Prolyl 4‐hydroxylase (EC 18.104.22.168), an α2β2 tetramer, catalyzes the formation of 4‐hydroxyproline in collagens. We converted 16 residues in the human α subunit individually to other amino acids, and expressed the mutant polypeptides together with the wild‐type β subunit in insect cells. Asp414Ala and Asp414Asn inactivated the enzyme completely, whereas Asp414Glu increased the Km for Fe2+ 15‐fold and that for 2‐oxoglutarate 5‐fold. His412Glu, His483Glu and His483Arg inactivated the tetramer completely, as did Lys493Ala and Lys493His, whereas Lys493Arg increased the Km for 2‐oxoglutarate 15‐fold. His501Arg, His501Lys, His501Asn and His501Gln reduced the enzyme activity by 85‐95%; all these mutations increased the Km for 2‐oxoglutarate 2‐ to 3‐fold and enhanced the rate of uncoupled decarboxylation of 2‐oxoglutarate as a percentage of the rate of the complete reaction up to 12‐fold. These and other data indicate that His412, Asp414 and His483 provide the three ligands required for the binding of Fe2+ to a catalytic site, while Lys493 provides the residue required for binding of the C‐5 carboxyl group of 2‐oxoglutarate. His501 is an additional critical residue at the catalytic site, probably being involved in both the binding of the C‐1 carboxyl group of 2‐oxoglutarate and the decarboxylation of this cosubstrate.
Prolyl 4‐hydroxylase (EC 22.214.171.124) catalyzes the hydroxylation of proline in ‐X‐Pro‐Gly‐ sequences in collagens and related proteins. This co‐translational and post‐translational modification plays a central role in the synthesis of all collagens, as 4‐hydroxyproline residues are essential for the folding of the newly synthesized collagen polypeptide chains into triple‐helical molecules. The hydroxylation requires Fe2+, 2‐oxoglutarate, O2 and ascorbate and involves an oxidative decarboxylation of 2‐oxoglutarate (for reviews, see Kivirikko et al., 1989, 1992; Prockop and Kivirikko, 1995).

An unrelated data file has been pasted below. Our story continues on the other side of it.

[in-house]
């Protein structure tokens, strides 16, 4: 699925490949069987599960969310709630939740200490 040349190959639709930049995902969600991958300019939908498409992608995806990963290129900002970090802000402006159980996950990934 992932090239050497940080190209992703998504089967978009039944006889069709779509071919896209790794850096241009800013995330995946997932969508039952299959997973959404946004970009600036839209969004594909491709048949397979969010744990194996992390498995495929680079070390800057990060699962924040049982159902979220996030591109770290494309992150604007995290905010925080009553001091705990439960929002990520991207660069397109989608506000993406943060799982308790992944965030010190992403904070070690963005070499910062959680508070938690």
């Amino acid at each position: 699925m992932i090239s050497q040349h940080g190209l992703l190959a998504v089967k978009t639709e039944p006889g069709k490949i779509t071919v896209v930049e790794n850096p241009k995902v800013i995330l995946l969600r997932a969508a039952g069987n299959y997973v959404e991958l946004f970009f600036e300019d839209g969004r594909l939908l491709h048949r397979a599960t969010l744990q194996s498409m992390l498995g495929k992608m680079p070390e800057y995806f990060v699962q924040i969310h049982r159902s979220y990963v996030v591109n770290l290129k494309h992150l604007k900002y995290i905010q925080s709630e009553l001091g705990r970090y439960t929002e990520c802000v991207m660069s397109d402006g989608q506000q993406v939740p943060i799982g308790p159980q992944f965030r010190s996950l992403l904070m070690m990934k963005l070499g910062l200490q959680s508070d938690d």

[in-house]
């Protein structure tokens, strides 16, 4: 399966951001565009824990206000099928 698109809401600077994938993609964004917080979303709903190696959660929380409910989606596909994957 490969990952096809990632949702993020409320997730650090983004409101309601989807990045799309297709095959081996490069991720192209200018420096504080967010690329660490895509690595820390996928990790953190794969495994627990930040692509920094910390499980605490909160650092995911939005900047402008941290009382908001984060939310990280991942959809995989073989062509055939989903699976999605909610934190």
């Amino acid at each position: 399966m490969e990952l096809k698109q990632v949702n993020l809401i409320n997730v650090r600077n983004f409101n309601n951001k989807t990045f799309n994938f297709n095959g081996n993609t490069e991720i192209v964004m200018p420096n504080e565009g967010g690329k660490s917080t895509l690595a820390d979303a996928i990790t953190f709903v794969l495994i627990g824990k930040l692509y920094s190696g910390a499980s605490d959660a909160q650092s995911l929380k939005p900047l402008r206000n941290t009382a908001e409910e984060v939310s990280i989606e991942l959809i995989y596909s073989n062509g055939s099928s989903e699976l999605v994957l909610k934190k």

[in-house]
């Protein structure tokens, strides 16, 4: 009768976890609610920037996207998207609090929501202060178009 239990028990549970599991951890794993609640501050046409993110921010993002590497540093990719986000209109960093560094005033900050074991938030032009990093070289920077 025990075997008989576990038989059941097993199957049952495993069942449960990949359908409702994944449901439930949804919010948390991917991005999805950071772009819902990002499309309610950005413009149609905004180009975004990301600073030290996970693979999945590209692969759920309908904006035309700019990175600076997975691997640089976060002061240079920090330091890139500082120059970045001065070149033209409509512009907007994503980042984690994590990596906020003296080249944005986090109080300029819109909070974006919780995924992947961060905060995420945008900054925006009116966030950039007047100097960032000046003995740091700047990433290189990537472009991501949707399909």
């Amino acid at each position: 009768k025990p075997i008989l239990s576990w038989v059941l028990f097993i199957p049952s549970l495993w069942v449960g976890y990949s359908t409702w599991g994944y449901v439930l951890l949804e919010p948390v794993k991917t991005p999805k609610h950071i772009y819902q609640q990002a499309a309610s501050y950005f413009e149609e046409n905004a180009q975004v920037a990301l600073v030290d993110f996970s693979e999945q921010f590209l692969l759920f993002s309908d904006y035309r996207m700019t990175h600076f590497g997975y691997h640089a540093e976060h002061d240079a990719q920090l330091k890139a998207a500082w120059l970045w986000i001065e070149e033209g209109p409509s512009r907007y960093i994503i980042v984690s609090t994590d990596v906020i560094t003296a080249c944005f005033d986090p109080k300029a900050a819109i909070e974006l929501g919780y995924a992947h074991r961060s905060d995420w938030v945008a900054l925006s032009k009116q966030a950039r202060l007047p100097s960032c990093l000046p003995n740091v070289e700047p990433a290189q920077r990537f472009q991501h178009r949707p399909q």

Prolyl 4‐hydroxylase from vertebrates is an α2β2 tetramer, in which the β subunits are identical to the protein disulfide isomerase (PDI, EC 126.96.36.199, Koivu et al., 1987; Pihlajaniemi et al., 1987; Parkkonen et al., 1988) and the α subunits contribute to most parts of the two catalytic sites (Kivirikko et al., 1989, 1992). A catalytic site appears to comprise a set of separate locations for the binding of the various co‐substrates and the peptide substrate. The Fe2+ is probably coordinated with the α subunit by three side chains (Hanauske‐Abel and Günzler, 1982; Kivirikko et al., 1989, 1992). The 2‐oxoglutarate‐binding site can be divided into at least two distinct subsites: subsite I probably consists of a positively charged side chain of the α subunit, which binds the C‐5 carboxyl group of the 2‐oxoglutarate, while subsite II consists of two cis‐positioned coordination sites of the enzyme‐bound Fe2+ and is chelated by the C‐1‐C‐2 moiety (Hanauske‐Abel and Günzler, 1982; Majamaa et al., 1984; Kivirikko et al., 1989, 1992). The O2 is thought to be bound to the Fe2+ end‐on in an axial position, and the subsequent decarboxylation of 2‐oxoglutarate is thought to lead to the formation of ferryl ion, which hydroxylates a proline residue in the second half‐reaction of the catalytic cycle (Hanauske‐Abel and Günzler, 1982; Kivirikko et al., 1989, 1992; Hanauske‐Abel, 1991). Ascorbate acts as an alternative oxygen acceptor in the uncoupled decarboxylation cycles, in which 2‐oxoglutarate is decarboxylated without subsequent hydroxylation of the peptide substrate (de Jong and Kemp, 1984; Myllylä et al., 1984; Majamaa et al., 1986).